Besides, just look around you: two millennia, and what has changed? If anything, the darkness appears on the up. It has globalised, technologised, mobilised ... publicised itself increasingly effectively via the various mass media channels. Pynchon found parallels enough between the circumstances of Jesus’ birth and those of the conflict and genocide-tormented world of 1944; a powerful image from the recent Christmas edition of the Spectator, situating a traditional crib scene among bombed-out tower blocks, similarly emphasises contemporary analogues. It is trivial to find abundant new supplementary material any minute of any day of any week just by hitting refresh on the website of your news outlet of choice (albeit alongside a fair number of remarkable squirrels, celebrity wardrobe faux pas, super-food-promoting pseudo-science, and reality TV show evictions — actually, come to think of it, the proliferation of such phenomena might well be considered supporting evidence in its own right).
So what, then, of the baby in the manger? The given son? The promised Wonderful Counsellor, Mighty God, Everlasting Father, Prince of Peace? Where is this hoped-for peace, justice, righteousness?
Now in putting everything in subjection to him, he [God] left nothing outside his control. At present, we do not yet see everything in subjection to him. But we see him who for a little while was made lower than the angels, namely Jesus, crowned with glory and honor because of the suffering of death, so that by the grace of God he might taste death for everyone. […] Since therefore the children share in flesh and blood, he himself likewise partook of the same things, that through death he might destroy the one who has the power of death, that is, the devil, and deliver all those who through fear of death were subject to lifelong slavery. (Hebrews 2:8-9,14-15)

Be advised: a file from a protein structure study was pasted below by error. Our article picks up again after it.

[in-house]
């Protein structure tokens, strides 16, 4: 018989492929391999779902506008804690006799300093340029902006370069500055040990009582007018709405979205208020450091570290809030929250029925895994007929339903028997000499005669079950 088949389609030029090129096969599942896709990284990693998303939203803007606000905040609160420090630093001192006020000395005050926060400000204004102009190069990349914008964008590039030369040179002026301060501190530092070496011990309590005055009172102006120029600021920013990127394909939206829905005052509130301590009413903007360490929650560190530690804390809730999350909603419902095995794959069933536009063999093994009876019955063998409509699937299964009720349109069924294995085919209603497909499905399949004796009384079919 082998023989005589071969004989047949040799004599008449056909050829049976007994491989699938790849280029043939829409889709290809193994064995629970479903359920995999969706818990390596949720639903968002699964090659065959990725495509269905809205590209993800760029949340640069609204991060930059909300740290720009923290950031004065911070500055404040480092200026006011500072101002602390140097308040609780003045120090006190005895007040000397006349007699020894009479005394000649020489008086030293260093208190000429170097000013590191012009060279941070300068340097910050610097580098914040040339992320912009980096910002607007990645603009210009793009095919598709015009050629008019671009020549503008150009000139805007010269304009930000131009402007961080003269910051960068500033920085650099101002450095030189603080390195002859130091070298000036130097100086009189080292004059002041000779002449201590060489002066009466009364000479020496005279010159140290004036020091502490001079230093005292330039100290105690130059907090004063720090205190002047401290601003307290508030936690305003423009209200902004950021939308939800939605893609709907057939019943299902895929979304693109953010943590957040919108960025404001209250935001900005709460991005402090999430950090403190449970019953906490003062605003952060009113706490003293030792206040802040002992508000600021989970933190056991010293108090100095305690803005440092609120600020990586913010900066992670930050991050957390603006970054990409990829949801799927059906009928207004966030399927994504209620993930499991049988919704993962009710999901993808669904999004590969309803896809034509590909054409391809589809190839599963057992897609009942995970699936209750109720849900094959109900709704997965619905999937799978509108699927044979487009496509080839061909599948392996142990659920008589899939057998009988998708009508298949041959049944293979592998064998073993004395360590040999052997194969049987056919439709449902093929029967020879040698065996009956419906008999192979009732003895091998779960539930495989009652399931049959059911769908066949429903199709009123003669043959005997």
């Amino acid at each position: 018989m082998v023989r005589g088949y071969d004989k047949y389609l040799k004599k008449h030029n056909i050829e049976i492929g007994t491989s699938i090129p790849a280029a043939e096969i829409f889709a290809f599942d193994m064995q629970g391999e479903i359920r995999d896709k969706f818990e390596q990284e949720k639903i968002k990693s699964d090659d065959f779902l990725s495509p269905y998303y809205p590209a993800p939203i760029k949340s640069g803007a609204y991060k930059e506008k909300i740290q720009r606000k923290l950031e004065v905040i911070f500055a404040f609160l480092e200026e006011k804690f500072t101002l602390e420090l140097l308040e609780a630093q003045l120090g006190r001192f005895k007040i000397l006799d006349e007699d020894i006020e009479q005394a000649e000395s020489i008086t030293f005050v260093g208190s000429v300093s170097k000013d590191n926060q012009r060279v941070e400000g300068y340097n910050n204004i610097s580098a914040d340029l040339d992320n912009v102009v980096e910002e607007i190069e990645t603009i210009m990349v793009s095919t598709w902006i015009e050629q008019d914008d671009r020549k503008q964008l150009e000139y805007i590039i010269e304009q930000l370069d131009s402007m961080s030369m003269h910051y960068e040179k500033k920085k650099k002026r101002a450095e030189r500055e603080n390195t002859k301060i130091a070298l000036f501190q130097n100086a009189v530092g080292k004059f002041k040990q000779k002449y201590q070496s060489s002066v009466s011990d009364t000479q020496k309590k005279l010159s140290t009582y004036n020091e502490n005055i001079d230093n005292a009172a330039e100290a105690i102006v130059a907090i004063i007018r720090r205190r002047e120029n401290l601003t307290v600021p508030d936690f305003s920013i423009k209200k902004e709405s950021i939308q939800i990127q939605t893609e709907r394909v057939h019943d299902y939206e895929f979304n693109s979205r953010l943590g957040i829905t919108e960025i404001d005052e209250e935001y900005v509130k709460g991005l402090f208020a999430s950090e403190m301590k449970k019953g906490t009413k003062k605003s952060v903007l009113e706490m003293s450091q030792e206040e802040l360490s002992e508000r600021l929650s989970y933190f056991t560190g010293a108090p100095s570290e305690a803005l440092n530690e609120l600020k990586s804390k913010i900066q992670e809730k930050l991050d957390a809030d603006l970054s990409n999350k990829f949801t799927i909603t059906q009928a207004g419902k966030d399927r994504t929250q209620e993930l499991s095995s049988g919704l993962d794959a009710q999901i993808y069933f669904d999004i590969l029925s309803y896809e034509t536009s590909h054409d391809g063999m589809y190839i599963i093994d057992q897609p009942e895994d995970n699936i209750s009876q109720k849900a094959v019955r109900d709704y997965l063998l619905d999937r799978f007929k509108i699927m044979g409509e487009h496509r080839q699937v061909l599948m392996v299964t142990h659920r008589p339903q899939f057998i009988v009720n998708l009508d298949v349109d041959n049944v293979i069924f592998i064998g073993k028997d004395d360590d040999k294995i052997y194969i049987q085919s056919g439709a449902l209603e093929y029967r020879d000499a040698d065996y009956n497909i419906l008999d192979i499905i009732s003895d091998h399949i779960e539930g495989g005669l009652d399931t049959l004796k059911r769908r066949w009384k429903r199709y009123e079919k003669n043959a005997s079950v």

“Not yet,” acknowledges the writer of Hebrews. And yet … something has changed — irrevocably, substantially. There is (immensely) more to the Incarnation than that cosy diorama in our collective mind’s eye — glowing manger, blissful mother, noble husband, docile livestock, sturdy stable, gastro-pub-signage-esque illuminated star, backdrop of angel-crowded skies, shepherds hurrying over gently rolling hills, and distant on the horizon ... is that ... ? yes, a caravan of camels just discernible in silhouette. Well might the Pynchons of this world protest that the traditional Christmas card tableau is just too 'pretty' to be true ...
According to the Biblical accounts of the beginnings and the continuation of Jesus' earthly life, the reality was far less pretty. It was beautiful ... and bewildering, and awesome, and brutal, and astoundingly/uncomfortably actual.
The thing is — the profound, central detail which so easily gets missed this time of year — Jesus wasn’t born into a fluffy, idealised alternate reality with twinkly lights and choral music and sweet-smelling straw-effect bedding; he was born into this world, as it is ... at least as bleak and dark and grotesque as Pynchon paints it (oh and, by the way, I'm halfway through Gravity's Rainbow and oboy does it get bleak and dark and grotesque). He was born under Roman occupation, in poverty, with the shadow of scandal hanging over his family; he was displaced and persecuted from the get-go, scorned and accused throughout his ministry, then tortured and executed an enemy of Rome and a blasphemer according to Jewish law. Whatever our many unanswered 'whys' about the suffering and evil of the now of our existence, one thing the Bible does reveal is that "he who was in very nature God" (cf. Philippians 2) entered into it with us (willingly — he ‘laid his glory by’ as my favourite carol puts it) and that somehow, by this lived-out reality, by the world-order-subverting 'triumph' of the cross and all that followed, we can be "born again" ...